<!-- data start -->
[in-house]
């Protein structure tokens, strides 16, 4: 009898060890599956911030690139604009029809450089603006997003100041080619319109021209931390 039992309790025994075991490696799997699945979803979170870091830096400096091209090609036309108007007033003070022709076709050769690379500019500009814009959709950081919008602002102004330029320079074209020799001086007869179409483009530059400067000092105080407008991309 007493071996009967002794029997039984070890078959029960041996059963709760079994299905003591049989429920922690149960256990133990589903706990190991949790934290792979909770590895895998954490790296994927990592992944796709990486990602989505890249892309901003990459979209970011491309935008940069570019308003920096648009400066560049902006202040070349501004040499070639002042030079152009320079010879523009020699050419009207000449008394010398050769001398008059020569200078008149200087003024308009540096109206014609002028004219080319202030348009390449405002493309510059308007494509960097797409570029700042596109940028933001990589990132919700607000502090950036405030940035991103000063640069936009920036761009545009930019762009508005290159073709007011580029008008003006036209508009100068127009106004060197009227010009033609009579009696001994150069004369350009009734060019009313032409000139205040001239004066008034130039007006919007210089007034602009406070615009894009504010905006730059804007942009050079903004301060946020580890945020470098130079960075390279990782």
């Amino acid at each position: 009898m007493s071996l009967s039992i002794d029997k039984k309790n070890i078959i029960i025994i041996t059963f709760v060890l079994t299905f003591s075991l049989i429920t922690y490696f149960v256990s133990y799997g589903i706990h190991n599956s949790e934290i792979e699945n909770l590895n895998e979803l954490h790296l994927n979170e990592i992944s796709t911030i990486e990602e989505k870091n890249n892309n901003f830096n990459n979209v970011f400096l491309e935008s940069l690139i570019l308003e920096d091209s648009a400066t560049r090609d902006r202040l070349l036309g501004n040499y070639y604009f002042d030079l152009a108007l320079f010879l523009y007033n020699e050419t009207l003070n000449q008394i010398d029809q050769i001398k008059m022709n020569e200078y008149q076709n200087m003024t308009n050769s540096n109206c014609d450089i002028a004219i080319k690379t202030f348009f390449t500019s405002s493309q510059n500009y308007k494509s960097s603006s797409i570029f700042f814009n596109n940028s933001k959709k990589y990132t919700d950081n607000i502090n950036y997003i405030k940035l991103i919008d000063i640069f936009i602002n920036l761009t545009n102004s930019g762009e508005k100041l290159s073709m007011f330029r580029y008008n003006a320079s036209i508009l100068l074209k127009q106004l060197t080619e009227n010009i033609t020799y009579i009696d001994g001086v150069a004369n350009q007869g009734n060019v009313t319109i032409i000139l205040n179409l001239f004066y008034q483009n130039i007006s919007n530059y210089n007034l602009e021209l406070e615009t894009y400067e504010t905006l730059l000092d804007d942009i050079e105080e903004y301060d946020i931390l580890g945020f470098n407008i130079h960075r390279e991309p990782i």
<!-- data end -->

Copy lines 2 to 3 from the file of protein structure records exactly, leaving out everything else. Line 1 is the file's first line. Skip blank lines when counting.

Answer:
């Protein structure tokens, strides 16, 4: 009898060890599956911030690139604009029809450089603006997003100041080619319109021209931390 039992309790025994075991490696799997699945979803979170870091830096400096091209090609036309108007007033003070022709076709050769690379500019500009814009959709950081919008602002102004330029320079074209020799001086007869179409483009530059400067000092105080407008991309 007493071996009967002794029997039984070890078959029960041996059963709760079994299905003591049989429920922690149960256990133990589903706990190991949790934290792979909770590895895998954490790296994927990592992944796709990486990602989505890249892309901003990459979209970011491309935008940069570019308003920096648009400066560049902006202040070349501004040499070639002042030079152009320079010879523009020699050419009207000449008394010398050769001398008059020569200078008149200087003024308009540096109206014609002028004219080319202030348009390449405002493309510059308007494509960097797409570029700042596109940028933001990589990132919700607000502090950036405030940035991103000063640069936009920036761009545009930019762009508005290159073709007011580029008008003006036209508009100068127009106004060197009227010009033609009579009696001994150069004369350009009734060019009313032409000139205040001239004066008034130039007006919007210089007034602009406070615009894009504010905006730059804007942009050079903004301060946020580890945020470098130079960075390279990782």
């Amino acid at each position: 009898m007493s071996l009967s039992i002794d029997k039984k309790n070890i078959i029960i025994i041996t059963f709760v060890l079994t299905f003591s075991l049989i429920t922690y490696f149960v256990s133990y799997g589903i706990h190991n599956s949790e934290i792979e699945n909770l590895n895998e979803l954490h790296l994927n979170e990592i992944s796709t911030i990486e990602e989505k870091n890249n892309n901003f830096n990459n979209v970011f400096l491309e935008s940069l690139i570019l308003e920096d091209s648009a400066t560049r090609d902006r202040l070349l036309g501004n040499y070639y604009f002042d030079l152009a108007l320079f010879l523009y007033n020699e050419t009207l003070n000449q008394i010398d029809q050769i001398k008059m022709n020569e200078y008149q076709n200087m003024t308009n050769s540096n109206c014609d450089i002028a004219i080319k690379t202030f348009f390449t500019s405002s493309q510059n500009y308007k494509s960097s603006s797409i570029f700042f814009n596109n940028s933001k959709k990589y990132t919700d950081n607000i502090n950036y997003i405030k940035l991103i919008d000063i640069f936009i602002n920036l761009t545009n102004s930019g762009e508005k100041l290159s073709m007011f330029r580029y008008n003006a320079s036209i508009l100068l074209k127009q106004l060197t080619e009227n010009i033609t020799y009579i009696d001994g001086v150069a004369n350009q007869g009734n060019v009313t319109i032409i000139l205040n179409l001239f004066y008034q483009n130039i007006s919007n530059y210089n007034l602009e021209l406070e615009t894009y400067e504010t905006l730059l000092d804007d942009i050079e105080e903004y301060d946020i931390l580890g945020f470098n407008i130079h960075r390279e991309p990782i």